Courts may be further inclined to find that good faith is a general principle of the Convention due to the increasing influence of the UNIDROIT Principles. The UNIDROIT Principles were designed specifically to address the situation in which an international uniform law instrument, such as the Convention, lacks specific guidelines on a particular issue.[159] Reliance upon the UNIDROIT Principles could aid decision makers in making internationally acceptable determinations.[160] Although under Article 7(2), gaps in the Convention are to be resolved on the basis of the general principles of the Convention itself,[161] the UNIDROIT Principles nevertheless have the potential to be instructive in determining what those general principles are. Because the UNIDROIT Principles expressly adopt the theory that parties to negotiations are to be held liable for breaking off negotiations in bad faith, courts may determine that this should be taken into account when considering the general principles upon which the Convention is based.

Finally, courts may choose not to interpret the language of Article 7(1) literally, but may read the phrase mandating the observance of good faith in international trade as imposing the good faith duty directly upon [page 278] the parties.[162] Commentators have favored this view [163] and, though it is not possible to determine from the opinion, the court in Societe Pan African Export may have taken this approach.

Simply acknowledging that some current decisions have interpreted Article 7(1) as placing at least a limited good-faith duty upon the parties is not sufficient to determine whether that type of interpretation will be expansively adhered to in the future. First, the decisions cited above come primarily from civil-law jurisdictions.[164] As discussed previously, civil-law systems are more apt to place an implied duty of good faith upon the parties,[165] so it is not surprising that those decisions were decided in that manner. Second, case law under the Convention is developing slowly and few cases directly address the good faith issue. It cannot be determined from such a small number of cases whether or not courts will consistently incorporate a duty to act in good faith upon contracting parties. However, the case law established thus far may indicate the tendency of judges and arbiters to rely on the interpretation of Article 7, which supports both their country's preference in the drafting of Article 7 and their established legal traditions.[166] If this is the trend, then the goal of creating uniformity will be completely frustrated with respect to good faith issues.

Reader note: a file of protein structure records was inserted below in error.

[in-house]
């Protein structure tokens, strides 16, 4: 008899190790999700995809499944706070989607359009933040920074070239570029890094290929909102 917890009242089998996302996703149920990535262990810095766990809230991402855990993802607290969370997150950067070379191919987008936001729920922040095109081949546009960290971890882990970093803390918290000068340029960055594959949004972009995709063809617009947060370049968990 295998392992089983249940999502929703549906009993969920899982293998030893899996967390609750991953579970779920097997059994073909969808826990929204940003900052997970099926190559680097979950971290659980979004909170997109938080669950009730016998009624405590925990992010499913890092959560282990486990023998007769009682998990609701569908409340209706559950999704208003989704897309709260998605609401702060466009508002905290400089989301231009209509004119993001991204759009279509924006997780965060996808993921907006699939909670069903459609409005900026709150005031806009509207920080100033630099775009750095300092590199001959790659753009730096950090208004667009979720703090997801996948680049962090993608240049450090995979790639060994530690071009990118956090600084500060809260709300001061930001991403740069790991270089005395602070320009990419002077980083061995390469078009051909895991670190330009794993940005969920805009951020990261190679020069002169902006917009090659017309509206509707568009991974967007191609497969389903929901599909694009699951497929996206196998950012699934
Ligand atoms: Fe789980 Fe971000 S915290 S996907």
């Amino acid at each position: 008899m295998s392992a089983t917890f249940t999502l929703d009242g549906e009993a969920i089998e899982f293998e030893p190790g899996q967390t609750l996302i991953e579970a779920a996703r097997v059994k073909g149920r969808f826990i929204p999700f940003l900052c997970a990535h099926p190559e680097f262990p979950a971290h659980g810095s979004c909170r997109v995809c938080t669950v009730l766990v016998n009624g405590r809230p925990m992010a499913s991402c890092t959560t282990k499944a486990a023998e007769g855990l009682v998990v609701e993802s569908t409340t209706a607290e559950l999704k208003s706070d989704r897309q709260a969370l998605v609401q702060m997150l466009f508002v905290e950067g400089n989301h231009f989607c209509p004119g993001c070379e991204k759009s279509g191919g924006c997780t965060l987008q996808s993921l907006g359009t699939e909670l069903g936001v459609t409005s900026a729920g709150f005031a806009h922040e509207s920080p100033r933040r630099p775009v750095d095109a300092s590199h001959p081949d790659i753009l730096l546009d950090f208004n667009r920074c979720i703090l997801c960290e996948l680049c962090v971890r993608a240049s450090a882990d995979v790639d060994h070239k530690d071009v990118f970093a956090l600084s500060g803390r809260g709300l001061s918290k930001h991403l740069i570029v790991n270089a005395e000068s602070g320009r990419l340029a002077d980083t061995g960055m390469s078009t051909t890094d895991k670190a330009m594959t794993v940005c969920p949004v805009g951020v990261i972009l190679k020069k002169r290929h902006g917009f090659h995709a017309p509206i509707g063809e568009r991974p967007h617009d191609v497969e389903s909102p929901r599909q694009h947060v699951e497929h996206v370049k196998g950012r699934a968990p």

The extent to which courts may potentially find that there is a good faith duty upon the parties will particularly determine how the issue of precontractual liability in international trade will be affected. Precontractual liability only will become an issue if courts impose a duty to act in good faith not only during the performance of a contract, but during the negotiations process as well. Although case law under the Convention has touched upon the good faith issue,[167] no court has discussed a duty to negotiate in good faith. The duty to act in good faith during the performance of a contract is a duty commonly acknowledged in both civil-and common-law systems.[168] Therefore, it is more likely that this type of duty will be globally implied in the Convention than a duty to negotiate in good faith. Thus, even if good faith is later [page 279] considered to be a general principle of the Convention, unless that duty extends to negotiations, the issue of precontractual liability in international sales may remain unsettled.